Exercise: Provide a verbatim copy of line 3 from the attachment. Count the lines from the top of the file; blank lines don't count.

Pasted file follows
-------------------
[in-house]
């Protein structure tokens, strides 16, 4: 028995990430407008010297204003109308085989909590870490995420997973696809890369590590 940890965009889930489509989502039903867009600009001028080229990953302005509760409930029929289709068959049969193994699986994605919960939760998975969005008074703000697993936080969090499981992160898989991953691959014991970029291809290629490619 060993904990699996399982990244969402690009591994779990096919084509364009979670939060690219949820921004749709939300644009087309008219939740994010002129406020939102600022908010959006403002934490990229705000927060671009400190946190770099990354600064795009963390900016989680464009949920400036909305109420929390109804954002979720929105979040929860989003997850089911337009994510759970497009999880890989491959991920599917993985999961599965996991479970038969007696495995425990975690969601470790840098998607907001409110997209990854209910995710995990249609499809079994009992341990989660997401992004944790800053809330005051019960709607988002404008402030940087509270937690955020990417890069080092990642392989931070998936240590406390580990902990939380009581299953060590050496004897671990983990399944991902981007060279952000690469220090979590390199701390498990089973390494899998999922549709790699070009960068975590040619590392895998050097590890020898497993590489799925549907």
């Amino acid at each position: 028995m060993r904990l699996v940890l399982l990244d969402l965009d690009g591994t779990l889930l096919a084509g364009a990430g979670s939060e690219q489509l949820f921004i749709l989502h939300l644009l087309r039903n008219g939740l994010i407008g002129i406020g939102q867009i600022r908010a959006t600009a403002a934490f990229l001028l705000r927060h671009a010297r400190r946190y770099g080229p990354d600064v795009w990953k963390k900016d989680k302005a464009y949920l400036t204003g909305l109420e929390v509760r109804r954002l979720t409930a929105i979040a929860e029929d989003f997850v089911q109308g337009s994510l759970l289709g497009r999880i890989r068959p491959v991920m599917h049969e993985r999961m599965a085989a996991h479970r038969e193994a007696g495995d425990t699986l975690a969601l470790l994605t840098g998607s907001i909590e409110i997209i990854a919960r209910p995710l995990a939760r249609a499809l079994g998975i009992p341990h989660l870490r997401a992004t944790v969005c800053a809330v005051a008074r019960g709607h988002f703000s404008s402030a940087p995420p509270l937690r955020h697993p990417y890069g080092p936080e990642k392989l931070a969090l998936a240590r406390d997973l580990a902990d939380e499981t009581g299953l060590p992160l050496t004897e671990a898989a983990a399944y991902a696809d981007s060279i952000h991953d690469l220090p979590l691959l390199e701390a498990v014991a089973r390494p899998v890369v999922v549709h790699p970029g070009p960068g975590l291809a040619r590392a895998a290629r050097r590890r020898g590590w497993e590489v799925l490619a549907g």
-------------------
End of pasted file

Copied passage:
């Amino acid at each position: 028995m060993r904990l699996v940890l399982l990244d969402l965009d690009g591994t779990l889930l096919a084509g364009a990430g979670s939060e690219q489509l949820f921004i749709l989502h939300l644009l087309r039903n008219g939740l994010i407008g002129i406020g939102q867009i600022r908010a959006t600009a403002a934490f990229l001028l705000r927060h671009a010297r400190r946190y770099g080229p990354d600064v795009w990953k963390k900016d989680k302005a464009y949920l400036t204003g909305l109420e929390v509760r109804r954002l979720t409930a929105i979040a929860e029929d989003f997850v089911q109308g337009s994510l759970l289709g497009r999880i890989r068959p491959v991920m599917h049969e993985r999961m599965a085989a996991h479970r038969e193994a007696g495995d425990t699986l975690a969601l470790l994605t840098g998607s907001i909590e409110i997209i990854a919960r209910p995710l995990a939760r249609a499809l079994g998975i009992p341990h989660l870490r997401a992004t944790v969005c800053a809330v005051a008074r019960g709607h988002f703000s404008s402030a940087p995420p509270l937690r955020h697993p990417y890069g080092p936080e990642k392989l931070a969090l998936a240590r406390d997973l580990a902990d939380e499981t009581g299953l060590p992160l050496t004897e671990a898989a983990a399944y991902a696809d981007s060279i952000h991953d690469l220090p979590l691959l390199e701390a498990v014991a089973r390494p899998v890369v999922v549709h790699p970029g070009p960068g975590l291809a040619r590392a895998a290629r050097r590890r020898g590590w497993e590489v799925l490619a549907g």